urbanter

Student blog of the Stanford University Urban Studies Department

The 15-M Strikes Close to Home

It wasn’t until this week that I realized that I am actually studying in the birthplace of the movement that, in addition to the Arab Spring, was a precursor to Occupy Wallstreet. El Movimiento 15-M, as it is called here in Spain, began a year ago Tuesday, on May 15th, 2011 in response to the economic crisis that Spain is still facing. The citizen-led movement advocates for participative politics and reduced dominance of banks and corporations, offering several proposals including reforming their electoral process and assisting with debt and bankruptcy. The protestors are called los indignados, or the indignant, and like Occupy Wallstreet, they cut across class, race, and age boundaries.

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The leftist movement flared back up again this weekend as the one year anniversary was approaching and Spain’s economy had reached new lows, with unemployment up to 24% at a record high of 5.6 million, which has only gotten worse since the country’s debt was downgraded last month. This last weekend was also Madrid’s first weekend of real heat, too, so countless people were out on the streets at night. Coinciding with San Isidro Day, a holiday dedicated to Madrid’s patron saint, May 15th and the days leading up to it were dominated by the voice of the people. The night of May 14th, I saw the protests in Puerta del Sol, the “kilometer zero” of the city, which was completely filled with workers, students, unemployed people, and journalists. When I walked back several hours later, the plaza was surrounded by dozens of police vans and policemen in riot gear, getting ready to disperse the gathering.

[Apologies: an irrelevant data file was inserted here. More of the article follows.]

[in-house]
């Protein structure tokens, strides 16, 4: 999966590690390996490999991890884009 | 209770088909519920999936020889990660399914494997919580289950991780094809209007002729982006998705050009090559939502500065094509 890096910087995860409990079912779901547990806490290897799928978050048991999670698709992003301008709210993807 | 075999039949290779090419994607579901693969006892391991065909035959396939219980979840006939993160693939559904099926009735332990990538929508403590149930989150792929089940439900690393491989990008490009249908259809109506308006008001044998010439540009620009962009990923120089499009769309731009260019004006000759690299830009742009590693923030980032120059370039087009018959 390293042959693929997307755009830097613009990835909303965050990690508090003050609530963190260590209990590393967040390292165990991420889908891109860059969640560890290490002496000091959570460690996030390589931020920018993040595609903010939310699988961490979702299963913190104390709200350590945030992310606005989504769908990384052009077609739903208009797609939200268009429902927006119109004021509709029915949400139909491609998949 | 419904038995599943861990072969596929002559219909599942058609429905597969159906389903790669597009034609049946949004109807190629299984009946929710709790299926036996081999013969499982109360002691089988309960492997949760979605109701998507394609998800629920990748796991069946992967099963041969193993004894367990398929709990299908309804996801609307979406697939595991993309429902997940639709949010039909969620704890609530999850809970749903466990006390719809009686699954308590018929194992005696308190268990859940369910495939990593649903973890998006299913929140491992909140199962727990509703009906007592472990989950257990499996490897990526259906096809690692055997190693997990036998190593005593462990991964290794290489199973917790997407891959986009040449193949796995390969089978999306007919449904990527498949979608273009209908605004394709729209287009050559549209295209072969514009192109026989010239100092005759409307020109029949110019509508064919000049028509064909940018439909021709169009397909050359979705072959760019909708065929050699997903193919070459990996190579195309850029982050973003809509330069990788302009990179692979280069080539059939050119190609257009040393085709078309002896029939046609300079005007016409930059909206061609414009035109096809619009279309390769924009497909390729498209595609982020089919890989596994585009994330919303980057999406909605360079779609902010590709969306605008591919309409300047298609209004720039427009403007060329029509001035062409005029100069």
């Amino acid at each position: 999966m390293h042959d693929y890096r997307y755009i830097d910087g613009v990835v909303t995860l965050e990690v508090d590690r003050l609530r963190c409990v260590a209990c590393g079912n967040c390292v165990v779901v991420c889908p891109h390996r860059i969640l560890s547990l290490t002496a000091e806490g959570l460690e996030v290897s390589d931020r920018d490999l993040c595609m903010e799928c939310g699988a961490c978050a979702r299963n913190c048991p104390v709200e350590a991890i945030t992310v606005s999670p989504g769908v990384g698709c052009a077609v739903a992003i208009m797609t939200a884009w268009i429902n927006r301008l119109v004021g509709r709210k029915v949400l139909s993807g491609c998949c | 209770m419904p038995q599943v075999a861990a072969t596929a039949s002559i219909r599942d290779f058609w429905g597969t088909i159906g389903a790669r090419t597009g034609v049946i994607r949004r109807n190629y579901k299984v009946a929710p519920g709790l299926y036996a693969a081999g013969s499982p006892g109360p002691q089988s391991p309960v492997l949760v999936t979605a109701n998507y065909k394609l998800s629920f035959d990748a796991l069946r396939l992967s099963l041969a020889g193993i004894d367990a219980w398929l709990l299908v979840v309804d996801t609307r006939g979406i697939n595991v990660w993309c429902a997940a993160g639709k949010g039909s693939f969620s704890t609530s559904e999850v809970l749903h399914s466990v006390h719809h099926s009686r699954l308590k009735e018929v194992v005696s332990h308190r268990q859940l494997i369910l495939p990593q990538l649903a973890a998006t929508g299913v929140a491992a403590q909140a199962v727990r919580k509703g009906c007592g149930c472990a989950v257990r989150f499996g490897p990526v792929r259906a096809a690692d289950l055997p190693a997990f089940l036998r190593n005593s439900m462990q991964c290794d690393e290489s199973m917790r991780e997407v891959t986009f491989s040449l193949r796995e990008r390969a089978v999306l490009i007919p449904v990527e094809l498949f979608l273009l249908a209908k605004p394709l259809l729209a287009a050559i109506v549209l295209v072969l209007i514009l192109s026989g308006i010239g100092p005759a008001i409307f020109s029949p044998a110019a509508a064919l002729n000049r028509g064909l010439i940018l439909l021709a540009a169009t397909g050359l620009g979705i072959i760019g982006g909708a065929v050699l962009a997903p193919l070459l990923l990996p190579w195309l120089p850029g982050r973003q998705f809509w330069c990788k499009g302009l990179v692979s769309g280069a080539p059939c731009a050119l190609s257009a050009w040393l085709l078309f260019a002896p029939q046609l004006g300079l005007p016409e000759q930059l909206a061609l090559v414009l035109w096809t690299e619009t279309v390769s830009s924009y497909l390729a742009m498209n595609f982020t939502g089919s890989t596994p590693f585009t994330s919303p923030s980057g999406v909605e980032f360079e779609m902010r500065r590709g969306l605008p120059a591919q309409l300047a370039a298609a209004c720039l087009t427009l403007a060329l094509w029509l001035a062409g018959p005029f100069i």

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The following night, the protesters ventured away from Puerta del Sol, reaching the stock exchange, city hall, and blocking Plaza de Cibeles, the main point of bus departures in the center of the city. Encounters with the police were surprisingly peaceful, though, as both the government and 15-M protesters want to distance themselves from the civil unrest in Greece. Advocates of the movement see it as representative of the people as a whole, explaining that everyone comes for their own reason and the only ones who aren’t affected by the issues for which they are seeking reform are those with “their hand in the cake.”

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